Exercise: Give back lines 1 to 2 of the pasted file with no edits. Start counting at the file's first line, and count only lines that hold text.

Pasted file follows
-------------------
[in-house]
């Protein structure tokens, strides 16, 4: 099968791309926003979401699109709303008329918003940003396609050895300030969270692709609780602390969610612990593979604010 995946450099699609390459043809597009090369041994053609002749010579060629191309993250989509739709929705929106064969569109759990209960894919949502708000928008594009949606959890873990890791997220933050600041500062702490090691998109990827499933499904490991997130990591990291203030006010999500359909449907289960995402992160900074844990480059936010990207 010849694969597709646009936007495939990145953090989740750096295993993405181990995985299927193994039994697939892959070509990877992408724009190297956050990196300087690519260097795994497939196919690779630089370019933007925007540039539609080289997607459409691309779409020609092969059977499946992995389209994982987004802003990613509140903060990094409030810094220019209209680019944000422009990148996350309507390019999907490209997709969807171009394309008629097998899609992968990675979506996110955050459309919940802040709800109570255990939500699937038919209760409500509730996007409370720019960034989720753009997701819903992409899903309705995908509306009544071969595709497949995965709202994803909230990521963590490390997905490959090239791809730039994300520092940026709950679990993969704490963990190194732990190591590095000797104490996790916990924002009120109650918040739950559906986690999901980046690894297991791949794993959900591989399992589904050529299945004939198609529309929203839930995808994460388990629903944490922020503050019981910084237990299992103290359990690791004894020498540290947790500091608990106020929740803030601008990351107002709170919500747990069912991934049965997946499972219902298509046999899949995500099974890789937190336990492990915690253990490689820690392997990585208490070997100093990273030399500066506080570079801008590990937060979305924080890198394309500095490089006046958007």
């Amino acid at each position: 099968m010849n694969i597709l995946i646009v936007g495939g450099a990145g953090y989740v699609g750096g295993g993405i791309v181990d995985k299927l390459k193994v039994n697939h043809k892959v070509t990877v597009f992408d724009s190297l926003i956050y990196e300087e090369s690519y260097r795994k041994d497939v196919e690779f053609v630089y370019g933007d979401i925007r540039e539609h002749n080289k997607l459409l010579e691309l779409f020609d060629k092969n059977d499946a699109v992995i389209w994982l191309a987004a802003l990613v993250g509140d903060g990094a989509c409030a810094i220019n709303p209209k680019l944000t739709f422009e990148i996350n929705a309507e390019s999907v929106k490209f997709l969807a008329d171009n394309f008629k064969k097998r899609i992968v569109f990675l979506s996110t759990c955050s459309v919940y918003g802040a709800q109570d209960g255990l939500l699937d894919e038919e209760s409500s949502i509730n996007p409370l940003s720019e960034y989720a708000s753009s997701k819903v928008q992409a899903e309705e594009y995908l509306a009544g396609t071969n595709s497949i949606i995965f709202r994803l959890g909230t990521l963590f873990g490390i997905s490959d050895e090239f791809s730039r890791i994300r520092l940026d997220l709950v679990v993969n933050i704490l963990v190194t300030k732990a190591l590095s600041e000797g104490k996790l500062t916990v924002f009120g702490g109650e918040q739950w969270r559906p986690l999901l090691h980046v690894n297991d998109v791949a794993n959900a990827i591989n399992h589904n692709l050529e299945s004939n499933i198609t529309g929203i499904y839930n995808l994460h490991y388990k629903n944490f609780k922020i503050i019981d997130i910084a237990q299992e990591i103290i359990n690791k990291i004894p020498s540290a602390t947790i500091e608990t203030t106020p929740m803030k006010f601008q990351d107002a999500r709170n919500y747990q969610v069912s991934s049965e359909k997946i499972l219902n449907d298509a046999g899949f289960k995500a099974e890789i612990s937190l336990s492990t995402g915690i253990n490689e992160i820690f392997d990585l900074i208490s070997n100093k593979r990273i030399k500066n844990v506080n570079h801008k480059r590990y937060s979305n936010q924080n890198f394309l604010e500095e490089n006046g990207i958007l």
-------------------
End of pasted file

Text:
[in-house]
């Protein structure tokens, strides 16, 4: 099968791309926003979401699109709303008329918003940003396609050895300030969270692709609780602390969610612990593979604010 995946450099699609390459043809597009090369041994053609002749010579060629191309993250989509739709929705929106064969569109759990209960894919949502708000928008594009949606959890873990890791997220933050600041500062702490090691998109990827499933499904490991997130990591990291203030006010999500359909449907289960995402992160900074844990480059936010990207 010849694969597709646009936007495939990145953090989740750096295993993405181990995985299927193994039994697939892959070509990877992408724009190297956050990196300087690519260097795994497939196919690779630089370019933007925007540039539609080289997607459409691309779409020609092969059977499946992995389209994982987004802003990613509140903060990094409030810094220019209209680019944000422009990148996350309507390019999907490209997709969807171009394309008629097998899609992968990675979506996110955050459309919940802040709800109570255990939500699937038919209760409500509730996007409370720019960034989720753009997701819903992409899903309705995908509306009544071969595709497949995965709202994803909230990521963590490390997905490959090239791809730039994300520092940026709950679990993969704490963990190194732990190591590095000797104490996790916990924002009120109650918040739950559906986690999901980046690894297991791949794993959900591989399992589904050529299945004939198609529309929203839930995808994460388990629903944490922020503050019981910084237990299992103290359990690791004894020498540290947790500091608990106020929740803030601008990351107002709170919500747990069912991934049965997946499972219902298509046999899949995500099974890789937190336990492990915690253990490689820690392997990585208490070997100093990273030399500066506080570079801008590990937060979305924080890198394309500095490089006046958007």